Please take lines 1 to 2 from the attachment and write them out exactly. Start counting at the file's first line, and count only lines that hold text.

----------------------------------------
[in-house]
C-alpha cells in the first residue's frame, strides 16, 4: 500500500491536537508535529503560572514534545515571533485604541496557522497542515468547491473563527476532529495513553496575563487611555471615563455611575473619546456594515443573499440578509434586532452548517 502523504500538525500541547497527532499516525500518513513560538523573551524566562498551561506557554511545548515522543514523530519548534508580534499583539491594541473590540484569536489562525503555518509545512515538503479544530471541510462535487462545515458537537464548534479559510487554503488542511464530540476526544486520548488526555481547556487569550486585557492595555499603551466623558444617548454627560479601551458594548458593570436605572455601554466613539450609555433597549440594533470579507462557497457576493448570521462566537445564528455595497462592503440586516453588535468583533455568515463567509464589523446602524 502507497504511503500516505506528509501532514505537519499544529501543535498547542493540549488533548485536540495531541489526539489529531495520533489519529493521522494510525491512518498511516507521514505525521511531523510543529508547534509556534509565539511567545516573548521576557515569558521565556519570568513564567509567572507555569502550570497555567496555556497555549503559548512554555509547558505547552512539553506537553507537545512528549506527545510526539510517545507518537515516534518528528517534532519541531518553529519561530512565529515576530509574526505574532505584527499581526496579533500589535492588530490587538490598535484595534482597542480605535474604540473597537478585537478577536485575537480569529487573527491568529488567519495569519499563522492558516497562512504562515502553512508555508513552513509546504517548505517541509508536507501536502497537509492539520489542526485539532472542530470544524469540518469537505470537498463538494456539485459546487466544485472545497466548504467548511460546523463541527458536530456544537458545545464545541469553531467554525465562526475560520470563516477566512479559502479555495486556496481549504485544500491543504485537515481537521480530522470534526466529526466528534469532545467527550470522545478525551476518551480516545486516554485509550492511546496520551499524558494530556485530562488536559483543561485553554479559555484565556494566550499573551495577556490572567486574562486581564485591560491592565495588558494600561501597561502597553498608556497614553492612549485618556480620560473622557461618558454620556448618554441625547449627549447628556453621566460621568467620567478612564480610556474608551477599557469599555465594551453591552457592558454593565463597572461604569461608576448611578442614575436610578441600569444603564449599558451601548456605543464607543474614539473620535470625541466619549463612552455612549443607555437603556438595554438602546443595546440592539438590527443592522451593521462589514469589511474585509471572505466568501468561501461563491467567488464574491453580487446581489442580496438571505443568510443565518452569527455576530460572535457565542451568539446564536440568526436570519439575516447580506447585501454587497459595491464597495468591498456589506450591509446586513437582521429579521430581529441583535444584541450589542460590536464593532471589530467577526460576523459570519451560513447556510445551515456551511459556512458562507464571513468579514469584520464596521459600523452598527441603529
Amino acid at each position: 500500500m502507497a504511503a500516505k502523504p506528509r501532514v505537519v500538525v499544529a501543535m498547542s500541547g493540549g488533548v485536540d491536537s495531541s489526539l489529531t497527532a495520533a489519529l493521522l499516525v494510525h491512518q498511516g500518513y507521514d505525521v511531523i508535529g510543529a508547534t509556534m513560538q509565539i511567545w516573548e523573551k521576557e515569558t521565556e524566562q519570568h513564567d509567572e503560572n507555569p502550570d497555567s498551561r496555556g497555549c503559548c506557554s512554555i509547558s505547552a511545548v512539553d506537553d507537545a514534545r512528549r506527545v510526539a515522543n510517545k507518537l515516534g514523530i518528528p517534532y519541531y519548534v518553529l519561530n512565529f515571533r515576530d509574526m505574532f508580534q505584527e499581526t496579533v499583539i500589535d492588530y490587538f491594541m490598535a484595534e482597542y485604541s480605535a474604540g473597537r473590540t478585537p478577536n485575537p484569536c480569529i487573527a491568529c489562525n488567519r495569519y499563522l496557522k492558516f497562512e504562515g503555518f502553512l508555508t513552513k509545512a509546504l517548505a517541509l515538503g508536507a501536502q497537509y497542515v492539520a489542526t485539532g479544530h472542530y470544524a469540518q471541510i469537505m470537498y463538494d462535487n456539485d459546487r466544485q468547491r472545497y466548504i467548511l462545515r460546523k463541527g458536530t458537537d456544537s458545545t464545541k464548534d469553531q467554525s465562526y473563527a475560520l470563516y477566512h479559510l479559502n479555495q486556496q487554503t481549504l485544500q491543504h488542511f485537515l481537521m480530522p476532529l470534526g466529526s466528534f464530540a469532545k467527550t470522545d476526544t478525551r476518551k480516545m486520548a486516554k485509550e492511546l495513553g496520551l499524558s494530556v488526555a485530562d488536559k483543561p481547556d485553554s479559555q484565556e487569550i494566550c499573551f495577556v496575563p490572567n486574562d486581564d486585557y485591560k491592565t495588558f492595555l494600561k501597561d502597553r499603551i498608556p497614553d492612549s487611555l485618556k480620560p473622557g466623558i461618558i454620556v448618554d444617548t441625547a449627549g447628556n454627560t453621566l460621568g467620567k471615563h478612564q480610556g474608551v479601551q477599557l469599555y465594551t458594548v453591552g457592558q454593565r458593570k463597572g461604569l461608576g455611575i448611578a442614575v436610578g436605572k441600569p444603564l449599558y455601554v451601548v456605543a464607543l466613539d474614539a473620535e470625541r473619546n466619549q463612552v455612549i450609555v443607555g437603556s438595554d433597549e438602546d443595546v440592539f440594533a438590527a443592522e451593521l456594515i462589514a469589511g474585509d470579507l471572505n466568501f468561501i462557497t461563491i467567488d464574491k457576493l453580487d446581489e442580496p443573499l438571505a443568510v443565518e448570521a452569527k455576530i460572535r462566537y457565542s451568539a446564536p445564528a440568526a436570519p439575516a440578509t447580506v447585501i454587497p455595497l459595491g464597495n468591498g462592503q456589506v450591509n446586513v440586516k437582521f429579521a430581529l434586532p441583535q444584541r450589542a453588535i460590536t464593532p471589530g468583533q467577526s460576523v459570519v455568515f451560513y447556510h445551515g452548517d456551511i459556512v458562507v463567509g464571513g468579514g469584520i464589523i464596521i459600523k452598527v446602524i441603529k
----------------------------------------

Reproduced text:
[in-house]
C-alpha cells in the first residue's frame, strides 16, 4: 500500500491536537508535529503560572514534545515571533485604541496557522497542515468547491473563527476532529495513553496575563487611555471615563455611575473619546456594515443573499440578509434586532452548517 502523504500538525500541547497527532499516525500518513513560538523573551524566562498551561506557554511545548515522543514523530519548534508580534499583539491594541473590540484569536489562525503555518509545512515538503479544530471541510462535487462545515458537537464548534479559510487554503488542511464530540476526544486520548488526555481547556487569550486585557492595555499603551466623558444617548454627560479601551458594548458593570436605572455601554466613539450609555433597549440594533470579507462557497457576493448570521462566537445564528455595497462592503440586516453588535468583533455568515463567509464589523446602524 502507497504511503500516505506528509501532514505537519499544529501543535498547542493540549488533548485536540495531541489526539489529531495520533489519529493521522494510525491512518498511516507521514505525521511531523510543529508547534509556534509565539511567545516573548521576557515569558521565556519570568513564567509567572507555569502550570497555567496555556497555549503559548512554555509547558505547552512539553506537553507537545512528549506527545510526539510517545507518537515516534518528528517534532519541531518553529519561530512565529515576530509574526505574532505584527499581526496579533500589535492588530490587538490598535484595534482597542480605535474604540473597537478585537478577536485575537480569529487573527491568529488567519495569519499563522492558516497562512504562515502553512508555508513552513509546504517548505517541509508536507501536502497537509492539520489542526485539532472542530470544524469540518469537505470537498463538494456539485459546487466544485472545497466548504467548511460546523463541527458536530456544537458545545464545541469553531467554525465562526475560520470563516477566512479559502479555495486556496481549504485544500491543504485537515481537521480530522470534526466529526466528534469532545467527550470522545478525551476518551480516545486516554485509550492511546496520551499524558494530556485530562488536559483543561485553554479559555484565556494566550499573551495577556490572567486574562486581564485591560491592565495588558494600561501597561502597553498608556497614553492612549485618556480620560473622557461618558454620556448618554441625547449627549447628556453621566460621568467620567478612564480610556474608551477599557469599555465594551453591552457592558454593565463597572461604569461608576448611578442614575436610578441600569444603564449599558451601548456605543464607543474614539473620535470625541466619549463612552455612549443607555437603556438595554438602546443595546440592539438590527443592522451593521462589514469589511474585509471572505466568501468561501461563491467567488464574491453580487446581489442580496438571505443568510443565518452569527455576530460572535457565542451568539446564536440568526436570519439575516447580506447585501454587497459595491464597495468591498456589506450591509446586513437582521429579521430581529441583535444584541450589542460590536464593532471589530467577526460576523459570519451560513447556510445551515456551511459556512458562507464571513468579514469584520464596521459600523452598527441603529